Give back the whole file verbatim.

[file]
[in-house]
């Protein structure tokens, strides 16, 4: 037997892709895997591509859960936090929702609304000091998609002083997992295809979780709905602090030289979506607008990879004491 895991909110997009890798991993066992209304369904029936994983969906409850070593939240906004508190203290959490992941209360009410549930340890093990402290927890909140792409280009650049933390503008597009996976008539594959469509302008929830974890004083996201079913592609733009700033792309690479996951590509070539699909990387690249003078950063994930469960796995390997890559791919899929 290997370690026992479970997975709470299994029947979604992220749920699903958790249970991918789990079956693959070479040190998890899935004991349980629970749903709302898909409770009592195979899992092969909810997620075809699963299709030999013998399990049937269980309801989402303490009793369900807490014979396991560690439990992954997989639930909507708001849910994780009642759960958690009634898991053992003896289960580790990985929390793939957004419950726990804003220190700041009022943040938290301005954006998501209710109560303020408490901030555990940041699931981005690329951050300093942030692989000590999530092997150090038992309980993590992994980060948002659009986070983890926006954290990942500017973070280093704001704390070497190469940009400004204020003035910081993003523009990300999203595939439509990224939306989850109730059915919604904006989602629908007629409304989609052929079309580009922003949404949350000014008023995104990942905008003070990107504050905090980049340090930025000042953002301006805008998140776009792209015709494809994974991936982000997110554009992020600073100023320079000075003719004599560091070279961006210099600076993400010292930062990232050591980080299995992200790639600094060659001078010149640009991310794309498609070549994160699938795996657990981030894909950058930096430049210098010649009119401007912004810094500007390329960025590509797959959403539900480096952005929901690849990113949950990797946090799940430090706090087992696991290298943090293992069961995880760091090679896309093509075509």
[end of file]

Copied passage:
[in-house]
């Protein structure tokens, strides 16, 4: 037997892709895997591509859960936090929702609304000091998609002083997992295809979780709905602090030289979506607008990879004491 895991909110997009890798991993066992209304369904029936994983969906409850070593939240906004508190203290959490992941209360009410549930340890093990402290927890909140792409280009650049933390503008597009996976008539594959469509302008929830974890004083996201079913592609733009700033792309690479996951590509070539699909990387690249003078950063994930469960796995390997890559791919899929 290997370690026992479970997975709470299994029947979604992220749920699903958790249970991918789990079956693959070479040190998890899935004991349980629970749903709302898909409770009592195979899992092969909810997620075809699963299709030999013998399990049937269980309801989402303490009793369900807490014979396991560690439990992954997989639930909507708001849910994780009642759960958690009634898991053992003896289960580790990985929390793939957004419950726990804003220190700041009022943040938290301005954006998501209710109560303020408490901030555990940041699931981005690329951050300093942030692989000590999530092997150090038992309980993590992994980060948002659009986070983890926006954290990942500017973070280093704001704390070497190469940009400004204020003035910081993003523009990300999203595939439509990224939306989850109730059915919604904006989602629908007629409304989609052929079309580009922003949404949350000014008023995104990942905008003070990107504050905090980049340090930025000042953002301006805008998140776009792209015709494809994974991936982000997110554009992020600073100023320079000075003719004599560091070279961006210099600076993400010292930062990232050591980080299995992200790639600094060659001078010149640009991310794309498609070549994160699938795996657990981030894909950058930096430049210098010649009119401007912004810094500007390329960025590509797959959403539900480096952005929901690849990113949950990797946090799940430090706090087992696991290298943090293992069961995880760091090679896309093509075509």